When someone shares the news of a life changing diagnosis with the people in their lives, they are often overwhelmed by the amount of advice they receive about supplements that could help, miracle cures, magic diets, personal stories about what worked for me, my cousin, my aunt. During a challenging and vulnerable time, instead of being met with what they really need—empathy, deep listening, and emotional support—they get bombarded by more things to sift through. This line from a poem by Oriah says it all:
I want to know if you can sit with pain, mine or your own, without moving to hide it, or fade it, or fix it.
It would probably be more helpful for them to hear things like:
I don’t know what to say, but I want you to know I’m here for you.
How can I support you? What would be helpful?
I can only imagine all the things that must be coming up for you during such a difficult time.
Thank you for sharing this with me.
Elizabeth Gilbert recently wrote about her partner’s life threatening cancer diagnosis. In the post, she said:
As for what I am asking from you, in response to my truth?
Let me begin by saying what I am not asking for. If any of you kind souls out there are tempted right now to send me information about treatments or cures for pancreatic or liver cancer…I gently and respectfully beg you to restrain yourselves. (One thing you discover when a loved one has cancer is that EVERYBODY has either a miracle story or a horror story about cancer that they are desperate to tell you. We are already drowning in all these stories of special diets, amazing clinics, terrible doctors, new trials, cautionary tales… I understand that people only want to help, but please don’t overwhelm us with any more data, ok? Rayya has chosen her path through this illness, and she is strong in her choices. Thank you for caring, though!)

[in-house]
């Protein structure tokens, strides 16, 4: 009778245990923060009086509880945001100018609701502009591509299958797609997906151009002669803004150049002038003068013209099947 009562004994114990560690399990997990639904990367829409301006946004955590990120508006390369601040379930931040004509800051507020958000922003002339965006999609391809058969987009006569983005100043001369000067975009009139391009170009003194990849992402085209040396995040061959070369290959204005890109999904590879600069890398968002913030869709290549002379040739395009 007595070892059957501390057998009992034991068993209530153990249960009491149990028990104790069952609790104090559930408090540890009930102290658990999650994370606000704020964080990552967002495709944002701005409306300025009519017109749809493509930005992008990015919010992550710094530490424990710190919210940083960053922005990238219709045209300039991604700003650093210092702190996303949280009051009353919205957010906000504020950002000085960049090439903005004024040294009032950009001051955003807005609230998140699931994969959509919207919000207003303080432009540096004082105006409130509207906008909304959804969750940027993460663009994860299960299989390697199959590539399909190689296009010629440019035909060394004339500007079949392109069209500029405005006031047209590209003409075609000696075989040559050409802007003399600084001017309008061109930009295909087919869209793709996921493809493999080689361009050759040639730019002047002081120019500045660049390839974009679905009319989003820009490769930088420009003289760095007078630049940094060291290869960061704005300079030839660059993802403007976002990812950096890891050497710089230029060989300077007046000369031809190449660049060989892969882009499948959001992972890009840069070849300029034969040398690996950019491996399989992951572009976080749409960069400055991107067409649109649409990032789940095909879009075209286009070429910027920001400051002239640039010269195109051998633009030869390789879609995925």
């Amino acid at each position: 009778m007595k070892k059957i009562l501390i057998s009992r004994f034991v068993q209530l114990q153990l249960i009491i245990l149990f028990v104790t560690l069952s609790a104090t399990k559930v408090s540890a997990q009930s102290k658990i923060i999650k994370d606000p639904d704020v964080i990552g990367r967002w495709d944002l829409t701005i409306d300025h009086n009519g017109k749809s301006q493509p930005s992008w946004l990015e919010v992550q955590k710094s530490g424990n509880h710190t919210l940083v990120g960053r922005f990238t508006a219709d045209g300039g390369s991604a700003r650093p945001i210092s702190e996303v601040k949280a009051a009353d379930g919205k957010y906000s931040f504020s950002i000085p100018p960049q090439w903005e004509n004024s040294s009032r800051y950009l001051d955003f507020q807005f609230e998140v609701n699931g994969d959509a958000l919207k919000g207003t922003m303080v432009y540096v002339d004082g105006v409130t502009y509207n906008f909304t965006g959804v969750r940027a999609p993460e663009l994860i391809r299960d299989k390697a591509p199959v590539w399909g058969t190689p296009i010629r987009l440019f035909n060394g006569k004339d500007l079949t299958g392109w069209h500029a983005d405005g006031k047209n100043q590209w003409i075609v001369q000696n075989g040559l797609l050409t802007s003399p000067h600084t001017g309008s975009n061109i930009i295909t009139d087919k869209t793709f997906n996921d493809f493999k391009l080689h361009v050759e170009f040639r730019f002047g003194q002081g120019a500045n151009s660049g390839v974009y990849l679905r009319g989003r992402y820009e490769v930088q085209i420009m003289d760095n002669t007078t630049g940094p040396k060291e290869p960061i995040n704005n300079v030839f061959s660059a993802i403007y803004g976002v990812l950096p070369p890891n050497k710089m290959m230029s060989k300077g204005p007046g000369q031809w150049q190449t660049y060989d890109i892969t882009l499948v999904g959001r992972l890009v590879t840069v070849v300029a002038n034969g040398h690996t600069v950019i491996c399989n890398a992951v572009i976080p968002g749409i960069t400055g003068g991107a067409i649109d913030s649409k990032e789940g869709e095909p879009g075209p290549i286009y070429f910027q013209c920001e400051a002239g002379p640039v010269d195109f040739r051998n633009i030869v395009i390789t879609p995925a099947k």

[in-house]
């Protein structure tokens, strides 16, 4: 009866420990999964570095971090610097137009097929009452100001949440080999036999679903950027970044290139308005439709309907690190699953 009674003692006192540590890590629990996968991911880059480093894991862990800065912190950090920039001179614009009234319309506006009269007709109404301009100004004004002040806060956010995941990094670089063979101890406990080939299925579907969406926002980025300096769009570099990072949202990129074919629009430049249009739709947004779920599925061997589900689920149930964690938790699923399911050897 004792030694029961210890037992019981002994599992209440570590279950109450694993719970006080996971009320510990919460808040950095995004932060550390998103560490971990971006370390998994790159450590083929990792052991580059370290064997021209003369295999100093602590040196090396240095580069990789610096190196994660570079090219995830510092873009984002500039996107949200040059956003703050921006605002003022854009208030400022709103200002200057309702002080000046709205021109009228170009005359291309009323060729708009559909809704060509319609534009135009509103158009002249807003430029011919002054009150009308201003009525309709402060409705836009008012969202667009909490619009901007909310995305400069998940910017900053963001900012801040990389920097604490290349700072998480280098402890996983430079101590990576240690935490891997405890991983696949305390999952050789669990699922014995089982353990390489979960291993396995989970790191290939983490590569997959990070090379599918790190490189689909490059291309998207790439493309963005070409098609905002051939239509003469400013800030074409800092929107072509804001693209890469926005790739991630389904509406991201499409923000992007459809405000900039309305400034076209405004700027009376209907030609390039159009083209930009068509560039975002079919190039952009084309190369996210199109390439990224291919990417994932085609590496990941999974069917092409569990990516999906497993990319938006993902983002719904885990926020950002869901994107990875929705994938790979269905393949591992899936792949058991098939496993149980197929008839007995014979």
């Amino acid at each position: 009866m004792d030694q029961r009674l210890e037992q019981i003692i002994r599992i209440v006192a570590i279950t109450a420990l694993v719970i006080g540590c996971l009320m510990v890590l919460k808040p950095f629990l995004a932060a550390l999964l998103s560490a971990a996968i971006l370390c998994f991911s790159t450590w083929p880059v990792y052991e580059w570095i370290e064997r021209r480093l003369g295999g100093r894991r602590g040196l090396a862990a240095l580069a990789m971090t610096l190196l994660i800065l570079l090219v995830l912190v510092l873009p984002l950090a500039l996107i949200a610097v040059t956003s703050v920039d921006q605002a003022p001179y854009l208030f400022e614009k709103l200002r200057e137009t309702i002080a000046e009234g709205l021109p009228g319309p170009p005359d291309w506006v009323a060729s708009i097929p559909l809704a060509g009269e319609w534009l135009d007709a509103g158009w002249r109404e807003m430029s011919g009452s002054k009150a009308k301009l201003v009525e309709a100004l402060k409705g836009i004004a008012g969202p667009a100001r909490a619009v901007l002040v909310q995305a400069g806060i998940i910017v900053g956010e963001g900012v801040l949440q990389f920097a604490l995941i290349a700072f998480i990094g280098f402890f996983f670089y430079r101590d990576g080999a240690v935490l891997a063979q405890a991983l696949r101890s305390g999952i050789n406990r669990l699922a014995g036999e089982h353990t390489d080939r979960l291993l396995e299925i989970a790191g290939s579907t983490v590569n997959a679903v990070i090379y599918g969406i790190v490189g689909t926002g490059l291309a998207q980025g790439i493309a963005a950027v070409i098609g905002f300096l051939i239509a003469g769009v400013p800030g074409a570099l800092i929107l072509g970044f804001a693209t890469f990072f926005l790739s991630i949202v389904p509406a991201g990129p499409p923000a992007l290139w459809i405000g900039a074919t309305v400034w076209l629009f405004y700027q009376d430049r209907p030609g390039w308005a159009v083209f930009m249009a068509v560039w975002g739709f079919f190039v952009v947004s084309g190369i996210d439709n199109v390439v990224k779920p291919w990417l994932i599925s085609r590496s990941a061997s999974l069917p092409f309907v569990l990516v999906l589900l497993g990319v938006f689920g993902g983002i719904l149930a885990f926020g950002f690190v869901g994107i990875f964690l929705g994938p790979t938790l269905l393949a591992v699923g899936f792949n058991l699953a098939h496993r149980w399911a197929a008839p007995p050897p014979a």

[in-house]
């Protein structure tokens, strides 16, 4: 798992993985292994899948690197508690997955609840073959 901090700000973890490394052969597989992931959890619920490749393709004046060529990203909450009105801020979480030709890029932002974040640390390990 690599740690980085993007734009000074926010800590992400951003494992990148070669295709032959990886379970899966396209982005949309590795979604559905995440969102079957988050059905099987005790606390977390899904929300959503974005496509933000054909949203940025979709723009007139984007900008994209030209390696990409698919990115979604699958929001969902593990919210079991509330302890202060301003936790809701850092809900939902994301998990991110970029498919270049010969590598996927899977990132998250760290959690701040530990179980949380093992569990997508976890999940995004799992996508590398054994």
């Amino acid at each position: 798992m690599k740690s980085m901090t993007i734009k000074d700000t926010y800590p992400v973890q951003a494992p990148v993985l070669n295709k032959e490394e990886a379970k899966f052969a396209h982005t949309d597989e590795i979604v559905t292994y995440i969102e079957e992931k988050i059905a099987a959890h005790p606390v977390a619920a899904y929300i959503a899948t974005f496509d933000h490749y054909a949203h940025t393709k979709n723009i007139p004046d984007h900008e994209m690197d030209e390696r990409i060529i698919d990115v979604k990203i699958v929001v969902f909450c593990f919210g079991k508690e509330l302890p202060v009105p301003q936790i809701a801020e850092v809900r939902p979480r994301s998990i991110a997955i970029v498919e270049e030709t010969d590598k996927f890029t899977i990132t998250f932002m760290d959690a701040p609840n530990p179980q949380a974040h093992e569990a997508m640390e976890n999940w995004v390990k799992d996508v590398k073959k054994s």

But here is what I will ask for: Because I believe in love, I will ask for love.
Whatever extra love you might be carrying around in your hearts right now, could you direct some this way? I would appreciate it so much, and — trust me — it will be felt. And it will help. We will resonate with it, and we will thank you for it. Because truth is the force that guides us to where we need to be in life, but love is the power that heals us once we arrive there.
We offer advice to move us away from the discomfort of sitting with someone who is in pain. This “righting reflex” is well intended; it is the reflex of the heart. However, to the person on the receiving end, it feels like an empathy failure. You may have read about the woman who created these empathy cards after being diagnosed with cancer and receiving her fair share of misplaced, but well meaning, wishes. We LOVE these cards and think we need more of this in the world!
The next time you are sitting with someone who is overwhelmed by news difficult to swallow, start with empathy. Start with love. Focus on connecting instead of fixing. Offer yourself compassion for all that you are feeling. You’ll likely be surprised by what it does for your relationship. And at the end of the day, the strength of the relationships you have with the people in your life is the most powerful gift you have to offer.